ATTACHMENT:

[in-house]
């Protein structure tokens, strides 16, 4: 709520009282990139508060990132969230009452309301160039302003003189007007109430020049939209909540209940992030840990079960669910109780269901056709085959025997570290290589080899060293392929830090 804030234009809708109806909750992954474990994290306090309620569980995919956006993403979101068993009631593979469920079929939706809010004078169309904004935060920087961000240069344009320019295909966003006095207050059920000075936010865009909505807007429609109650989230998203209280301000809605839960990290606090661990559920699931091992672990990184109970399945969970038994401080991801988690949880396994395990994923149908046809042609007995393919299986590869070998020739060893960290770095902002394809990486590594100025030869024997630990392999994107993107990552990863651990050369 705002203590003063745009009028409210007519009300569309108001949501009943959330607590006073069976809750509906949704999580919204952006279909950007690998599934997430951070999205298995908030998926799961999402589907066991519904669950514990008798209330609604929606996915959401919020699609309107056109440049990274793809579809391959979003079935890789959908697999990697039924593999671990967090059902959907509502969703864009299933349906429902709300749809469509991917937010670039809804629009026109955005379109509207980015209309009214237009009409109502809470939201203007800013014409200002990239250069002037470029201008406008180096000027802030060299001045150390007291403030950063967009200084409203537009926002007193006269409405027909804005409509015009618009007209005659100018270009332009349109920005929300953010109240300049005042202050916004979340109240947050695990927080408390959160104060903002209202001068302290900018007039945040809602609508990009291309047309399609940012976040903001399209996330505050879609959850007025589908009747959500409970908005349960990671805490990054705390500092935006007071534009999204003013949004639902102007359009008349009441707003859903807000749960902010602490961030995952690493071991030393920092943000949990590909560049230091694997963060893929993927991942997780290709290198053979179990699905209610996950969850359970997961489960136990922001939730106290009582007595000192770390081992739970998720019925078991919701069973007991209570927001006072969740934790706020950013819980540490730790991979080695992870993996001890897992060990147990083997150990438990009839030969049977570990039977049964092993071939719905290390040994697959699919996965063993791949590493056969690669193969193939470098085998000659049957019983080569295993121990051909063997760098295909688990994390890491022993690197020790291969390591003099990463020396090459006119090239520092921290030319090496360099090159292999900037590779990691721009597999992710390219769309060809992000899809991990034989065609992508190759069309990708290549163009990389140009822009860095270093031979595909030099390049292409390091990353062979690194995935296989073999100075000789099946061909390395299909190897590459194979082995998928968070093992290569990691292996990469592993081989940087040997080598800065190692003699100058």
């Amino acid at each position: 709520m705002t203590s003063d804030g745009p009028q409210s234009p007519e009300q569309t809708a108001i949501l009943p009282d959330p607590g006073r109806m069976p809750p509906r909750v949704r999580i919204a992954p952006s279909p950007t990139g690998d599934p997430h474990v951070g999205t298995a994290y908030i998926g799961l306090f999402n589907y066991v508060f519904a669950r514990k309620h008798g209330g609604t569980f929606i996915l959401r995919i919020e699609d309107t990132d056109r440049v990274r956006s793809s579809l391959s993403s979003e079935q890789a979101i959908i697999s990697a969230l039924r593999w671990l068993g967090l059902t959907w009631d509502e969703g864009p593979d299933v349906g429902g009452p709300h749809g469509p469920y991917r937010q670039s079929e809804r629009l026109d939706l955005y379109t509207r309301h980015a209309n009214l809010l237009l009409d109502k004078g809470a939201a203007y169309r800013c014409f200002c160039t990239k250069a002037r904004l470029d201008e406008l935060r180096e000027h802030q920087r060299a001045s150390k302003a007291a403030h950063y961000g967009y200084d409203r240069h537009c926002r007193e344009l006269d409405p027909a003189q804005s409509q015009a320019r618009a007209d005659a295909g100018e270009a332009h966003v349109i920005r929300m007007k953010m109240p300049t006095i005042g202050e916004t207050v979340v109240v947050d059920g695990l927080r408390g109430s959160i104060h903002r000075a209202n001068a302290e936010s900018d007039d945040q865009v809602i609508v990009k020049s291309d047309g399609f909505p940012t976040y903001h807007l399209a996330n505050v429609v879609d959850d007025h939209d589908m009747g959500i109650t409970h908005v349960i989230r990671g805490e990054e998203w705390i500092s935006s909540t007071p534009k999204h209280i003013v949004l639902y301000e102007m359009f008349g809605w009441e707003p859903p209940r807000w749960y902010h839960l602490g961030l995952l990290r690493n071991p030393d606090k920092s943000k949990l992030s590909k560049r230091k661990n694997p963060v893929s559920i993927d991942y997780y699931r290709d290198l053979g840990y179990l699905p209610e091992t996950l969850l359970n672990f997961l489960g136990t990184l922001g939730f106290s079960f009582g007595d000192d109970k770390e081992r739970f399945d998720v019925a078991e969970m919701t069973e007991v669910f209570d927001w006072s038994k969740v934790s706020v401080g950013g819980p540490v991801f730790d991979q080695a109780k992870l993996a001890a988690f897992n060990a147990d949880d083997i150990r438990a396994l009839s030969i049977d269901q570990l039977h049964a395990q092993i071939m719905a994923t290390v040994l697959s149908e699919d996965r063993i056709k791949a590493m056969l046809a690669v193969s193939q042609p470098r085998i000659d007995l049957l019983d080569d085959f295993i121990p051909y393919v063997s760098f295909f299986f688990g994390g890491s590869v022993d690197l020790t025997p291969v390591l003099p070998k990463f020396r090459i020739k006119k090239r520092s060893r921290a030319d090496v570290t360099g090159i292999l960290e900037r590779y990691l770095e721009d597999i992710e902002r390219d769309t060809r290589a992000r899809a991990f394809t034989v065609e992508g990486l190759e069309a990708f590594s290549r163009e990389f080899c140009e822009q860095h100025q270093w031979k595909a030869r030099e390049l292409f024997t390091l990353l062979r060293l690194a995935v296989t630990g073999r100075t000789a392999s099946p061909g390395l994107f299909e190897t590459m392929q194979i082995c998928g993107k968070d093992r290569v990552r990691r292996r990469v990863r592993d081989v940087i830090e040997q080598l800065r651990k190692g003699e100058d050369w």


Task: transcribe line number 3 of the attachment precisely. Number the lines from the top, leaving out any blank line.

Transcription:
């Amino acid at each position: 709520m705002t203590s003063d804030g745009p009028q409210s234009p007519e009300q569309t809708a108001i949501l009943p009282d959330p607590g006073r109806m069976p809750p509906r909750v949704r999580i919204a992954p952006s279909p950007t990139g690998d599934p997430h474990v951070g999205t298995a994290y908030i998926g799961l306090f999402n589907y066991v508060f519904a669950r514990k309620h008798g209330g609604t569980f929606i996915l959401r995919i919020e699609d309107t990132d056109r440049v990274r956006s793809s579809l391959s993403s979003e079935q890789a979101i959908i697999s990697a969230l039924r593999w671990l068993g967090l059902t959907w009631d509502e969703g864009p593979d299933v349906g429902g009452p709300h749809g469509p469920y991917r937010q670039s079929e809804r629009l026109d939706l955005y379109t509207r309301h980015a209309n009214l809010l237009l009409d109502k004078g809470a939201a203007y169309r800013c014409f200002c160039t990239k250069a002037r904004l470029d201008e406008l935060r180096e000027h802030q920087r060299a001045s150390k302003a007291a403030h950063y961000g967009y200084d409203r240069h537009c926002r007193e344009l006269d409405p027909a003189q804005s409509q015009a320019r618009a007209d005659a295909g100018e270009a332009h966003v349109i920005r929300m007007k953010m109240p300049t006095i005042g202050e916004t207050v979340v109240v947050d059920g695990l927080r408390g109430s959160i104060h903002r000075a209202n001068a302290e936010s900018d007039d945040q865009v809602i609508v990009k020049s291309d047309g399609f909505p940012t976040y903001h807007l399209a996330n505050v429609v879609d959850d007025h939209d589908m009747g959500i109650t409970h908005v349960i989230r990671g805490e990054e998203w705390i500092s935006s909540t007071p534009k999204h209280i003013v949004l639902y301000e102007m359009f008349g809605w009441e707003p859903p209940r807000w749960y902010h839960l602490g961030l995952l990290r690493n071991p030393d606090k920092s943000k949990l992030s590909k560049r230091k661990n694997p963060v893929s559920i993927d991942y997780y699931r290709d290198l053979g840990y179990l699905p209610e091992t996950l969850l359970n672990f997961l489960g136990t990184l922001g939730f106290s079960f009582g007595d000192d109970k770390e081992r739970f399945d998720v019925a078991e969970m919701t069973e007991v669910f209570d927001w006072s038994k969740v934790s706020v401080g950013g819980p540490v991801f730790d991979q080695a109780k992870l993996a001890a988690f897992n060990a147990d949880d083997i150990r438990a396994l009839s030969i049977d269901q570990l039977h049964a395990q092993i071939m719905a994923t290390v040994l697959s149908e699919d996965r063993i056709k791949a590493m056969l046809a690669v193969s193939q042609p470098r085998i000659d007995l049957l019983d080569d085959f295993i121990p051909y393919v063997s760098f295909f299986f688990g994390g890491s590869v022993d690197l020790t025997p291969v390591l003099p070998k990463f020396r090459i020739k006119k090239r520092s060893r921290a030319d090496v570290t360099g090159i292999l960290e900037r590779y990691l770095e721009d597999i992710e902002r390219d769309t060809r290589a992000r899809a991990f394809t034989v065609e992508g990486l190759e069309a990708f590594s290549r163009e990389f080899c140009e822009q860095h100025q270093w031979k595909a030869r030099e390049l292409f024997t390091l990353l062979r060293l690194a995935v296989t630990g073999r100075t000789a392999s099946p061909g390395l994107f299909e190897t590459m392929q194979i082995c998928g993107k968070d093992r290569v990552r990691r292996r990469v990863r592993d081989v940087i830090e040997q080598l800065r651990k190692g003699e100058d050369w």